An Introduction: The Outing

On September 9, 2017 I woke up hungover. I had been out the night before with friends until an hour that was later than preferred. Gin and soda with lime: so wonderful in the moment and so awful the next day. Kyle went to get me a breakfast sandwich from Starbucks, a routine that I regret every time I think about it because it costs too much and is such a millennial thing to do. When he got back we proceeded to commence the healing process of sitting on the couch and reliving the wonder that is being young, living in our wonderful city, and having no time-obligation.

At some point during this decompression, I remembered that I needed to ask him about some things that I had noticed. I remembered that I couldn’t procrastinate any longer the third person in our room, the changes that had taken place over the summer. In August on a camping trip with friends, Kyle admitted to me while we were on a walk that he had been extremely depressed. I responded in a way I’m not proud of. I was angry he had hidden it from me. What does it say about our marriage if we keep secrets from each other and he can’t trust me enough to let me help him with something like this? Also, how self-focused was I that I didn’t notice? It was sometime during the week following that trip that I was listening to a podcast in which the host interviewed a teenager transitioning from Male-to-Female (MtF) and it occurred to me there was more going on than just the depression. Kyle was growing out his hair for charity.  Kyle shaved his beard, a token of his manhood and the one thing I could never get him to shave when it was at it’s most unappealing and straggle-y-est (not a word, don’t care). Kyle got his toenails painted for the first time after 2 years of going with me to the nail salon. Did all of these things add up?

I spent the next few weeks knowing I needed to ask, knowing I couldn’t ignore the little voice in my head that said “you’re not wrong and you can’t ignore it”, but I couldn’t find the right time. I didn’t want to ask during the week, on a school night, because I knew the conversation should it go the direction my gut said it was going, wouldn’t be a short one, and that going to work the next day wouldn’t be possible. I knew that my asking about how A+B+C might = T would change my life forever. It sounds dramatic when I say “forever”, and I’m fully accountable to that, but imagine for a moment that you are dating someone where you had no idea this was happening. Imagine, you married them. You imagined your life on the porch as an old person with another old person who is supposed to be a certain gender. You hit them with your cane in that image because it’s funny and that’s what the two of you always talked about. That image in your mind is what you said “I do” to on an anxiety-filled day at his parents house in front of 120 people. That’s who you made plans to travel the world with and have babies with and reflect on that time you regretfully got a second cat because you’re both idiots who thought your first cat was lonely. How am I supposed to take the image of my life, throw it in the shredder, and become that couple that keeps happening in highly-publicized tv dramas?How am I supposed to break my own heart?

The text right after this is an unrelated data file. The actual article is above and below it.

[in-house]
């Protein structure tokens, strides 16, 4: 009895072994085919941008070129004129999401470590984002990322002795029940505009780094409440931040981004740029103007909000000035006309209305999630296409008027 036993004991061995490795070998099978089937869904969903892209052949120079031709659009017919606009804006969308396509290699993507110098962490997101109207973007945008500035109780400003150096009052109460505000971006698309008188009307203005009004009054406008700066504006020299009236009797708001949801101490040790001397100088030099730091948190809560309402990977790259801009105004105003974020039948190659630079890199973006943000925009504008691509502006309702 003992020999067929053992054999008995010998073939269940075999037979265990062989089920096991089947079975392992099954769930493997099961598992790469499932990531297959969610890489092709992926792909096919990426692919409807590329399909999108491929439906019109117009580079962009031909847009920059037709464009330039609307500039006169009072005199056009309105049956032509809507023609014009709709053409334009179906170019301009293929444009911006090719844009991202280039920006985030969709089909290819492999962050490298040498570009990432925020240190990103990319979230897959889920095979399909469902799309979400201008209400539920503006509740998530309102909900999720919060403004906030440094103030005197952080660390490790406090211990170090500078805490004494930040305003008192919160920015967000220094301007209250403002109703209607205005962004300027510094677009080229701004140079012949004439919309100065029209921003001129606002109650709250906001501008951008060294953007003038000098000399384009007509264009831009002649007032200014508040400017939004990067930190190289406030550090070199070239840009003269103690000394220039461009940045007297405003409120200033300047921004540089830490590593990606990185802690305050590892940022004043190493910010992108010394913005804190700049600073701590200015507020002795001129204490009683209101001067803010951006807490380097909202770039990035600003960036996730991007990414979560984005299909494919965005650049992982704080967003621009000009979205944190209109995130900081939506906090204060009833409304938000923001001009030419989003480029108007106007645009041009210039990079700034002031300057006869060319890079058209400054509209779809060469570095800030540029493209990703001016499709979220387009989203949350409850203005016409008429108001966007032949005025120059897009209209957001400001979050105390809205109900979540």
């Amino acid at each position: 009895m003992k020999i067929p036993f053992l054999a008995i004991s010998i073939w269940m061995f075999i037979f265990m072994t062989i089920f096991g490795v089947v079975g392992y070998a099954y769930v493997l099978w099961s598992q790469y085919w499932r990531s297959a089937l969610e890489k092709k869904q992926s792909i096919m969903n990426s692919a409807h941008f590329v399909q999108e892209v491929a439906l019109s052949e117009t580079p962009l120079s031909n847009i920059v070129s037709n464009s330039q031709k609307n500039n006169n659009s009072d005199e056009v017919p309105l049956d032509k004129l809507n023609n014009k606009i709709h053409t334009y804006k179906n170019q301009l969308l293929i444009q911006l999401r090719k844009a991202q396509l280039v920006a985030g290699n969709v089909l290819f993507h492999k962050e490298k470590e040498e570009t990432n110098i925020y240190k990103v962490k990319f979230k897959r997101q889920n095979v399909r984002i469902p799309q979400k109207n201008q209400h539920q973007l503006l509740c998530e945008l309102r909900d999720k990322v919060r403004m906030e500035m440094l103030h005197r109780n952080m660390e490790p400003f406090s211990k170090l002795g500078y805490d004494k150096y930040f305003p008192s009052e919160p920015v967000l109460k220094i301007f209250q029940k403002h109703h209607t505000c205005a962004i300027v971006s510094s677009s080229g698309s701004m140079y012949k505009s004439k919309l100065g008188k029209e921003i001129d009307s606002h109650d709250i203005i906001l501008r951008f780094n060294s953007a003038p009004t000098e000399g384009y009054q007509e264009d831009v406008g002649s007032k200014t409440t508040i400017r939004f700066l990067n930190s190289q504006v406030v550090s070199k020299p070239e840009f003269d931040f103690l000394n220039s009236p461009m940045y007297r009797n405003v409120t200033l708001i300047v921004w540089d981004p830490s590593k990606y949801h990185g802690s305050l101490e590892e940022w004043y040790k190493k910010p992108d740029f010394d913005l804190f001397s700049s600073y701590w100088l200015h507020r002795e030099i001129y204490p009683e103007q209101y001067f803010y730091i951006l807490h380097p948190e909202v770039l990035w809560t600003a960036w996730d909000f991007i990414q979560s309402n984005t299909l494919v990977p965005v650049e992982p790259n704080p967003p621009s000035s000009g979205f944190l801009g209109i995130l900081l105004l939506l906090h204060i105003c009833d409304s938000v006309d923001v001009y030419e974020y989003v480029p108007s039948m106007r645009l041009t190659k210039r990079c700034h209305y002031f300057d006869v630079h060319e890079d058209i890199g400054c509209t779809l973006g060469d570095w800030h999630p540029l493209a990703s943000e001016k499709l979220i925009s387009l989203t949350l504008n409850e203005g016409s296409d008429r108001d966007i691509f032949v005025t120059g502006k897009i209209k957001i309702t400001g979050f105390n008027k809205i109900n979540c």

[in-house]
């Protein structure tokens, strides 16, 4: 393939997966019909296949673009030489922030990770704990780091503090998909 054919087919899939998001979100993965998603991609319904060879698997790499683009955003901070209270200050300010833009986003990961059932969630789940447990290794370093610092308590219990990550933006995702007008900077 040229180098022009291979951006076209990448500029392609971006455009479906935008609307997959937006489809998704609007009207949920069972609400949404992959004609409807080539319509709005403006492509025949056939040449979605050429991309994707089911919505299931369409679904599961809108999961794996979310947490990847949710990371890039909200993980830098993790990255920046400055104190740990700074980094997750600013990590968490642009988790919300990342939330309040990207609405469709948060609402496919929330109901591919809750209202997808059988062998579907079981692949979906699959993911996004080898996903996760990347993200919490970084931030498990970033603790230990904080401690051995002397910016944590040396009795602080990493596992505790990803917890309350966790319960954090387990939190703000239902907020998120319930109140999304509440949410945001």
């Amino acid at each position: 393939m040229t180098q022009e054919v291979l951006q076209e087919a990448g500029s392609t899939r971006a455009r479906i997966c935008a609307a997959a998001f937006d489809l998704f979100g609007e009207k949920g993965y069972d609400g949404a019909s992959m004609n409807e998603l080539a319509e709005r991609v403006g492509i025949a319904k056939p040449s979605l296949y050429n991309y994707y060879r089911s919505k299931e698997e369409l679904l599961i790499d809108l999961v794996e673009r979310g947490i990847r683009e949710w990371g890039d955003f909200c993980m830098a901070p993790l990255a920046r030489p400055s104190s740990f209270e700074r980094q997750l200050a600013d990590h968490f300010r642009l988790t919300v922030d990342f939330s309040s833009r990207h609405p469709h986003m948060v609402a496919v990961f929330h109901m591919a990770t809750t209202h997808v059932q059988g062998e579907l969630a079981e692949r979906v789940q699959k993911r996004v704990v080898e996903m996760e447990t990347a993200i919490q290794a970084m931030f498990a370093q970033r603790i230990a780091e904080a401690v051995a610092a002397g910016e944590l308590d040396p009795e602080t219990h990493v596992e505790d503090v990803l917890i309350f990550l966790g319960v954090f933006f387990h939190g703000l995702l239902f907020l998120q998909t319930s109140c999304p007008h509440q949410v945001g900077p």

I paused whatever was on Netflix and asked my beautiful, kind, wonderful, genuine husband about all of the things that I had noticed since he told me about the depression 3 weeks earlier. I’ll never forget the way he looked at me as he readjusted his position on the couch to fully face me and tell me the story that breaks so many others in similar situations. I watched him cry as he looked at me with total trepidation, afraid of my reaction. I can’t say I remember the entirety of the conversation, but I will never forget the vulnerability on Kyle’s face as he took steps forward and stepped into the light that will inevitably shine the pathway of his life moving forward. It changed both of us. It changed our marriage. It changed me.